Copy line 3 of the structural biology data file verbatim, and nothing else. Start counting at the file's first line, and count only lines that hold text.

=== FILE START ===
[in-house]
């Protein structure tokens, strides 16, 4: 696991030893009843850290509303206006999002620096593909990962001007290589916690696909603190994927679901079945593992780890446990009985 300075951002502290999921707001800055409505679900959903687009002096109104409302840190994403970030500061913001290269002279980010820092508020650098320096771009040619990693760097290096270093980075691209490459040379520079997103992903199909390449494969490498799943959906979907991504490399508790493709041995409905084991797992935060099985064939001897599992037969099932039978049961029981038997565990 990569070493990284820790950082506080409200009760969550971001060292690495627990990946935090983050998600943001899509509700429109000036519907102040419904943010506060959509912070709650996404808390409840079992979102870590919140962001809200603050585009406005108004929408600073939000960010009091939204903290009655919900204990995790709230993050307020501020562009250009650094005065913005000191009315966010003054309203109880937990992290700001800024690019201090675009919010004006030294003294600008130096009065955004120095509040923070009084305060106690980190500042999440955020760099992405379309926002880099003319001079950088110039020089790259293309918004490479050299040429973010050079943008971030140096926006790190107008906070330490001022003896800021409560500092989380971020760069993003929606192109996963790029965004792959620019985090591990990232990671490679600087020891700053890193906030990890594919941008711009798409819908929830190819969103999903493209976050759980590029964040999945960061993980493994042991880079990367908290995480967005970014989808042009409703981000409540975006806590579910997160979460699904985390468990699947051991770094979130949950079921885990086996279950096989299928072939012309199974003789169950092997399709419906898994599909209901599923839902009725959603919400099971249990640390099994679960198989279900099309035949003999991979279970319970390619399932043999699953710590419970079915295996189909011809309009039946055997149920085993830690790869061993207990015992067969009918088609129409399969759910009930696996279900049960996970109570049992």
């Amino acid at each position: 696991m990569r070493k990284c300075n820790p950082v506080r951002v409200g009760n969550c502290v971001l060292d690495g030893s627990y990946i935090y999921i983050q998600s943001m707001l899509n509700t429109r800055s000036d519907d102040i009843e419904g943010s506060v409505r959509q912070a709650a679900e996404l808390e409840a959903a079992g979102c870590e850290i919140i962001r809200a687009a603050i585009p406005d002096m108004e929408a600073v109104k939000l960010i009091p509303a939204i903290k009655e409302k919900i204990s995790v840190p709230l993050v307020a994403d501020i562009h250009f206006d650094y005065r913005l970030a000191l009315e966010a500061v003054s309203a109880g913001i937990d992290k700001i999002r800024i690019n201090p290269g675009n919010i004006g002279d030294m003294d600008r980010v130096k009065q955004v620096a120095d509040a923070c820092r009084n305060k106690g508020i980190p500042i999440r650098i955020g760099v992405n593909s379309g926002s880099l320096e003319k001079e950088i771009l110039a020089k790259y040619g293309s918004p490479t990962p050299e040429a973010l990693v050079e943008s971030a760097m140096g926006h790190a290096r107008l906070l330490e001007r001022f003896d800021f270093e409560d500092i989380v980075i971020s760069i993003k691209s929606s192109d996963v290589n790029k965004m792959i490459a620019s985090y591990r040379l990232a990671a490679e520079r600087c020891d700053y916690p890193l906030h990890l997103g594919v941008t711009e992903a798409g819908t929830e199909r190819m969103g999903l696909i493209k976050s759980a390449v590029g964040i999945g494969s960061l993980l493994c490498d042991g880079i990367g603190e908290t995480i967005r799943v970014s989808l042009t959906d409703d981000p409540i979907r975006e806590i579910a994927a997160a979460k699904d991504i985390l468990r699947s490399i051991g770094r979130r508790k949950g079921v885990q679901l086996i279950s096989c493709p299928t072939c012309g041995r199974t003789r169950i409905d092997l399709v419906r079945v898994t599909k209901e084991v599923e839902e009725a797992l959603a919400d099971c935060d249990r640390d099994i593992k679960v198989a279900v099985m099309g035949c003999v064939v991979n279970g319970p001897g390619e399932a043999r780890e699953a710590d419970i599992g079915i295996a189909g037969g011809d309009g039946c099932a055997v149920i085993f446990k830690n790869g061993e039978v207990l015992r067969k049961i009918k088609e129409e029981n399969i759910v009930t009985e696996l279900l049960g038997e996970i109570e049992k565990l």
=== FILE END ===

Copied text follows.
């Amino acid at each position: 696991m990569r070493k990284c300075n820790p950082v506080r951002v409200g009760n969550c502290v971001l060292d690495g030893s627990y990946i935090y999921i983050q998600s943001m707001l899509n509700t429109r800055s000036d519907d102040i009843e419904g943010s506060v409505r959509q912070a709650a679900e996404l808390e409840a959903a079992g979102c870590e850290i919140i962001r809200a687009a603050i585009p406005d002096m108004e929408a600073v109104k939000l960010i009091p509303a939204i903290k009655e409302k919900i204990s995790v840190p709230l993050v307020a994403d501020i562009h250009f206006d650094y005065r913005l970030a000191l009315e966010a500061v003054s309203a109880g913001i937990d992290k700001i999002r800024i690019n201090p290269g675009n919010i004006g002279d030294m003294d600008r980010v130096k009065q955004v620096a120095d509040a923070c820092r009084n305060k106690g508020i980190p500042i999440r650098i955020g760099v992405n593909s379309g926002s880099l320096e003319k001079e950088i771009l110039a020089k790259y040619g293309s918004p490479t990962p050299e040429a973010l990693v050079e943008s971030a760097m140096g926006h790190a290096r107008l906070l330490e001007r001022f003896d800021f270093e409560d500092i989380v980075i971020s760069i993003k691209s929606s192109d996963v290589n790029k965004m792959i490459a620019s985090y591990r040379l990232a990671a490679e520079r600087c020891d700053y916690p890193l906030h990890l997103g594919v941008t711009e992903a798409g819908t929830e199909r190819m969103g999903l696909i493209k976050s759980a390449v590029g964040i999945g494969s960061l993980l493994c490498d042991g880079i990367g603190e908290t995480i967005r799943v970014s989808l042009t959906d409703d981000p409540i979907r975006e806590i579910a994927a997160a979460k699904d991504i985390l468990r699947s490399i051991g770094r979130r508790k949950g079921v885990q679901l086996i279950s096989c493709p299928t072939c012309g041995r199974t003789r169950i409905d092997l399709v419906r079945v898994t599909k209901e084991v599923e839902e009725a797992l959603a919400d099971c935060d249990r640390d099994i593992k679960v198989a279900v099985m099309g035949c003999v064939v991979n279970g319970p001897g390619e399932a043999r780890e699953a710590d419970i599992g079915i295996a189909g037969g011809d309009g039946c099932a055997v149920i085993f446990k830690n790869g061993e039978v207990l015992r067969k049961i009918k088609e129409e029981n399969i759910v009930t009985e696996l279900l049960g038997e996970i109570e049992k565990l």